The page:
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  #1  
Old 03-25-2009
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Anyone bought a cheap boat and cruised a summer?

Hi, I would just like to hear the experiences of anyone whos bought a cheap boat for like a thousand or two and sailed around for a couple months.

This is my idea for the summer, but I'd like some advice on how to best do it. I see some good little boats like Cal 20's for 1500 and say you anchored and cooked a bit, you get spend , what $750 a month? Well for $3000 dollars you had two months of fun.

But maybe this is impractical, I mean, it is, probably impractical, maybe it is TOO impractical. But I'd like some advice.
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Old 03-25-2009
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In many cases a "cheap" boat isn't going to be able to do what you're thinking of doing without a lot of work...
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  #3  
Old 03-25-2009
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Not certain if you mean Hawaii or the mainland - but boat capming may suit your plans and budget.
Check out the travels of Frank and Margaret Dye in the "Wanderer"
Here is a link.

US Wayfarer Association - Home

Enjoy.

msl

Last edited by msl; 03-25-2009 at 09:02 AM.
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Old 03-25-2009
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I'm no expert by any stretch of the imagination but we have been looking at boats and weighing different options. Based on what I've seen, Saildog is spot on.

Why not consider a charter? If you are indeed only looking to sail for a few months being able to walk away when you are done has a lot of appeal.
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Old 03-25-2009
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"Bruised" might be a good term for it.

As the saying goes, those with small boats tend to enjoy going ashore more. If you were in the right area, your boat might be fine. In fact, I think there was a funny web page about a guy living on a Cal 20 in southern Cal. For some reason, there were a lot of women aboard in all of the pictures...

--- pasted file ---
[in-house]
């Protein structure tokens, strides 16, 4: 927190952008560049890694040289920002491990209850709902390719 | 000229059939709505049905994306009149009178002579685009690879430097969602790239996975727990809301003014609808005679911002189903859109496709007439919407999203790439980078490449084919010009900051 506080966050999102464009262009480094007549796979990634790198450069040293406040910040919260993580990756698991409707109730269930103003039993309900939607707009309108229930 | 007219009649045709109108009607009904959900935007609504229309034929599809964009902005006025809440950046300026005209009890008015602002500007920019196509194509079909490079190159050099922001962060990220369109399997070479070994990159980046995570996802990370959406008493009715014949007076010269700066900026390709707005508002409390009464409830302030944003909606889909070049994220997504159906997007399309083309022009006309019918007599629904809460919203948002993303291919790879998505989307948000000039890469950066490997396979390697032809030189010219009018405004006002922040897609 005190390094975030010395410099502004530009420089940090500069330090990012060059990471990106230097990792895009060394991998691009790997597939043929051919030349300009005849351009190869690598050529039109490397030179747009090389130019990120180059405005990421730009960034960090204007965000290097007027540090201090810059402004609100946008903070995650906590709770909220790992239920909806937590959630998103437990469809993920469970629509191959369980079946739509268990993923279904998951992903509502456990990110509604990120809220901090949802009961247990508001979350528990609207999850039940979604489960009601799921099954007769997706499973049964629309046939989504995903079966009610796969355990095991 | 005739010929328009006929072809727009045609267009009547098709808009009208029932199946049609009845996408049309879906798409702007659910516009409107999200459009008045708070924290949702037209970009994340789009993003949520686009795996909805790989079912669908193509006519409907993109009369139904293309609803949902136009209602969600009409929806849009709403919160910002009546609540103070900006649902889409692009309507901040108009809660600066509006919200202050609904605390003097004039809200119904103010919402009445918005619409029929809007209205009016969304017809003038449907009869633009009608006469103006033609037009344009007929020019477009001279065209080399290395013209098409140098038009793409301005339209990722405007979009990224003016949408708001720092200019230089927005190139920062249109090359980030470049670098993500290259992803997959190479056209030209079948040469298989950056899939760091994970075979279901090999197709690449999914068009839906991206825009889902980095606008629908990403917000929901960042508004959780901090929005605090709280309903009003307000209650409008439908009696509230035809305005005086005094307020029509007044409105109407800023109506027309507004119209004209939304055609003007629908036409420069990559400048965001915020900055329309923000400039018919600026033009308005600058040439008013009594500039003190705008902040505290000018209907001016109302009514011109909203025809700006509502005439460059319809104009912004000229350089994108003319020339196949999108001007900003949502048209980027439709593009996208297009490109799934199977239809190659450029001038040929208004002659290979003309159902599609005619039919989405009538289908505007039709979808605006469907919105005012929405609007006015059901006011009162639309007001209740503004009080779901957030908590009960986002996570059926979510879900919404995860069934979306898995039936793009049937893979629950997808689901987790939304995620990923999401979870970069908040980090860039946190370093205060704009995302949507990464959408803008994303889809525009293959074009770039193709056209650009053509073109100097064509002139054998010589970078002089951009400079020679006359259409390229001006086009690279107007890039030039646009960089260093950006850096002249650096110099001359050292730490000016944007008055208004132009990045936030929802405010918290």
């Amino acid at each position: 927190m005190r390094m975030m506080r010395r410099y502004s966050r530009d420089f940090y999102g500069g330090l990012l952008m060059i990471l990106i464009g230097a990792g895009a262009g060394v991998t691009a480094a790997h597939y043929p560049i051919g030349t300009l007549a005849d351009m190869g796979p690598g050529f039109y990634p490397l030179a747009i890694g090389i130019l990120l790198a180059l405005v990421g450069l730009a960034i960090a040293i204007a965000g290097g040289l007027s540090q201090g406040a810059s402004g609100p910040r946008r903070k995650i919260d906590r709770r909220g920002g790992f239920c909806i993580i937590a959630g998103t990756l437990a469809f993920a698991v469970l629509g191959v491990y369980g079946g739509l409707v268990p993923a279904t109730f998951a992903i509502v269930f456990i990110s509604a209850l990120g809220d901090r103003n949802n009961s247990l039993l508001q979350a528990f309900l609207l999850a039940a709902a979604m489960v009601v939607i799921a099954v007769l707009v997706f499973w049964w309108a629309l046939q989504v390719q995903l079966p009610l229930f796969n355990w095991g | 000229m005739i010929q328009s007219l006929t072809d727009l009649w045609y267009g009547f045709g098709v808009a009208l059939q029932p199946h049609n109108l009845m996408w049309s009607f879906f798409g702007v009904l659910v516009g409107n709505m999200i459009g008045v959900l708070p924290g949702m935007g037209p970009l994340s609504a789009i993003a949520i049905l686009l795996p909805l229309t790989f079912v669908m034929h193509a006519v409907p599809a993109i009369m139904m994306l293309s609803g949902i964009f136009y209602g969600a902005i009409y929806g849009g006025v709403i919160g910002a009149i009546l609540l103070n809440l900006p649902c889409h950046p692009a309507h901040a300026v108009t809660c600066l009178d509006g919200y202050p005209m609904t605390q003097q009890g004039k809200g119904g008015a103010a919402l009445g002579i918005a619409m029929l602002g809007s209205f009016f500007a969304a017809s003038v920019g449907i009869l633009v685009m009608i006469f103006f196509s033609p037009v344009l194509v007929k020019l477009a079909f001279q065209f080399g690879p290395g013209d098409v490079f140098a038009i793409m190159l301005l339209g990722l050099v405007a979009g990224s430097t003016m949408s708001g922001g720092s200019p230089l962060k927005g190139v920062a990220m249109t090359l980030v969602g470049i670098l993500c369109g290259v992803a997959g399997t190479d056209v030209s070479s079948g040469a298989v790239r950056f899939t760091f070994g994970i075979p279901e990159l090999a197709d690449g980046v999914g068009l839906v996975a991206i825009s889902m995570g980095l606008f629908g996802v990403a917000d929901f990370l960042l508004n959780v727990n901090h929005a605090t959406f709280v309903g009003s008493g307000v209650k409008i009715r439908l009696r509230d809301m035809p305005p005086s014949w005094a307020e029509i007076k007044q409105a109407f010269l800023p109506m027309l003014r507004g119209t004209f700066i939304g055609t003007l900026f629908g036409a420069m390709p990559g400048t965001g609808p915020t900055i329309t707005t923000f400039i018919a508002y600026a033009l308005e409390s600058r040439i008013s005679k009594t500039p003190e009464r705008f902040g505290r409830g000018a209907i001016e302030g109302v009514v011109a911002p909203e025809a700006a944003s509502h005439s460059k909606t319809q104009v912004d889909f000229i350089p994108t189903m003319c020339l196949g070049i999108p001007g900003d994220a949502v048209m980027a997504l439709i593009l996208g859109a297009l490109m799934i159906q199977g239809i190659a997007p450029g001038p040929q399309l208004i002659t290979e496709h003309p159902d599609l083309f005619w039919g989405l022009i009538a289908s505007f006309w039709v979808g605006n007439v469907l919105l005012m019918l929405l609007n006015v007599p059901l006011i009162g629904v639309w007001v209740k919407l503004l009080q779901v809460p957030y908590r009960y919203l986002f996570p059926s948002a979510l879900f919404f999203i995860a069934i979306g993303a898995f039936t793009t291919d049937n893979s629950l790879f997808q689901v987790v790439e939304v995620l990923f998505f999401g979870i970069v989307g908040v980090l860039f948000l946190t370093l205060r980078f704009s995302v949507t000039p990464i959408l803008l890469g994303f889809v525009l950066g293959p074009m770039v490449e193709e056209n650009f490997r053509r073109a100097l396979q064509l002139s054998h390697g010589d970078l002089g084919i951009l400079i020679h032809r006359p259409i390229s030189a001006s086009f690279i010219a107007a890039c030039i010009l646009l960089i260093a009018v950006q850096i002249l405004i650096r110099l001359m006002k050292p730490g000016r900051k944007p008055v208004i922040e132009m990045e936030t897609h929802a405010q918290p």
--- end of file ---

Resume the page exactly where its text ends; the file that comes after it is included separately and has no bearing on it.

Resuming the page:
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Old 03-25-2009
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Quote:
Originally Posted by Jim H View Post
"Bruised" might be a good term for it.


I'm assuming that was a typo, so I'll go make a change to the title.
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Old 03-25-2009
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ruin all our fun... Now we can't rag on the OP for his spelling...
Quote:
Originally Posted by JohnRPollard View Post


I'm assuming that was a typo, so I'll go make a change to the title.
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You know what the first rule of sailing is? ...Love. You can learn all the math in the 'verse, but you take
a boat to the sea you don't love, she'll shake you off just as sure as the turning of the worlds. Love keeps
her going when she oughta fall down, tells you she's hurting 'fore she keens. Makes her a home.

—Cpt. Mal Reynolds, Serenity (edited)

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Old 03-25-2009
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I would look at it like this. 3000 will pay for a one week vacation for two people all inclusive at say a 4.5 to 5 star hotel in Mexico, Cuba(non US), Dominican etc.
So what’s the worst case scenario aside from a freak accident? The boat sucks and is falling apart you have no fun and decide you hate sailing. You can’t sell the boat and are out 3000. But more than likely you will have some fun ,spend time working on and upgrading the boat. Decide you like this and that and you don’t like this and that. Then you will sell the boat at a loss and buy a bigger boat and rinse and repeat. If you have 3000 to waste I say waste it on a boat.
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Old 03-25-2009
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We (my wife, myself, my 3 & 5 year olds, and our golden retriever) spent at least 45 days camping/cruising on our $400 25 footer last summer in the Great Lakes. Granted, I had more than $400 into the boat by the time I fixed it up the summer before, but it's still very cheap family fun.

Trust me, if we can do it with 2 adults, 2 young kids and a big dog on a little boat (7'11" beam, 5'2" headroom!) with a very modest budget, you too can do it! In fact, I can confidently say that the summer of 2008 was the best we've ever had. I have high hopes that the summer of 2009 will be even better.
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Old 03-25-2009
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Go for it!

I say GO FOR IT!!! This sounds like a great plan and a load of fun. Totally doable with a little planning. Many sailors who never seem to stop working and upgrading their boats either sail long distances, in bad conditions, in places where bad conditions may arise suddenly and without warning, or just like having really nice boats.

If you are coastal cruising short distances and have fairly protected anchorages to choose from, aren't sailing at night or in bad conditions than I don't see any problems with your plan.

Sailing CAN be affordable but you have to be smart and make wise decisions. At the end of your summer cruise you may be stuck with your boat. If nobody wants to buy it you will have to do something with it. If you don't buy something trailerable this means giving a yard money to haul and store and then next summer you'll need a place to keep it, etc. (you get the picture).

Good luck and have fun!
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